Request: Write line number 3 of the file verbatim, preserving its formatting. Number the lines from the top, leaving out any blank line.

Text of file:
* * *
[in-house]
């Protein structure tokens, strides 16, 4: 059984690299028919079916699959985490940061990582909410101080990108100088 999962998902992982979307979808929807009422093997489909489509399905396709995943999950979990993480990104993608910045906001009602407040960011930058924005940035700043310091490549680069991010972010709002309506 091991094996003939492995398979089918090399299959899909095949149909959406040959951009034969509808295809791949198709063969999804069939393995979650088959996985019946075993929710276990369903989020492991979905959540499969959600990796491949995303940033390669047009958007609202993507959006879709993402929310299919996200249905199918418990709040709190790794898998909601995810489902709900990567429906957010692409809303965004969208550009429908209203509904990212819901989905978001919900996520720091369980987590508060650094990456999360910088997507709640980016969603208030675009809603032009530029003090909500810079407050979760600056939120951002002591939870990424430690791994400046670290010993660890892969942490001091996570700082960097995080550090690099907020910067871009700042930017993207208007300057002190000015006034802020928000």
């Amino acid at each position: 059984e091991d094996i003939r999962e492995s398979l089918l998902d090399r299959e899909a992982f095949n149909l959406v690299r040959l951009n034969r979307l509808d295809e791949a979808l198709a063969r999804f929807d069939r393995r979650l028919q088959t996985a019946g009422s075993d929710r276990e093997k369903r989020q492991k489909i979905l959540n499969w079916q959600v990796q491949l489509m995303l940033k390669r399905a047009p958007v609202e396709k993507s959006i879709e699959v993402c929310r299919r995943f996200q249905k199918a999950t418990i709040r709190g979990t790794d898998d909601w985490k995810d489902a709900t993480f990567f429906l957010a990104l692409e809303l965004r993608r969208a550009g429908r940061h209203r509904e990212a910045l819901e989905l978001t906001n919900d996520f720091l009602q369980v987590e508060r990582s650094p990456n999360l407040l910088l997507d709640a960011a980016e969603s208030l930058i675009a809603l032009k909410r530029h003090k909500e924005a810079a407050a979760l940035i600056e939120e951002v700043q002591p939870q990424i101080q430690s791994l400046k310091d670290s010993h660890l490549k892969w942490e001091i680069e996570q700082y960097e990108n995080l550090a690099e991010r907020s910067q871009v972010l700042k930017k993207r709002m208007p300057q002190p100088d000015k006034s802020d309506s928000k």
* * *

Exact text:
């Amino acid at each position: 059984e091991d094996i003939r999962e492995s398979l089918l998902d090399r299959e899909a992982f095949n149909l959406v690299r040959l951009n034969r979307l509808d295809e791949a979808l198709a063969r999804f929807d069939r393995r979650l028919q088959t996985a019946g009422s075993d929710r276990e093997k369903r989020q492991k489909i979905l959540n499969w079916q959600v990796q491949l489509m995303l940033k390669r399905a047009p958007v609202e396709k993507s959006i879709e699959v993402c929310r299919r995943f996200q249905k199918a999950t418990i709040r709190g979990t790794d898998d909601w985490k995810d489902a709900t993480f990567f429906l957010a990104l692409e809303l965004r993608r969208a550009g429908r940061h209203r509904e990212a910045l819901e989905l978001t906001n919900d996520f720091l009602q369980v987590e508060r990582s650094p990456n999360l407040l910088l997507d709640a960011a980016e969603s208030l930058i675009a809603l032009k909410r530029h003090k909500e924005a810079a407050a979760l940035i600056e939120e951002v700043q002591p939870q990424i101080q430690s791994l400046k310091d670290s010993h660890l490549k892969w942490e001091i680069e996570q700082y960097e990108n995080l550090a690099e991010r907020s910067q871009v972010l700042k930017k993207r709002m208007p300057q002190p100088d000015k006034s802020d309506s928000k």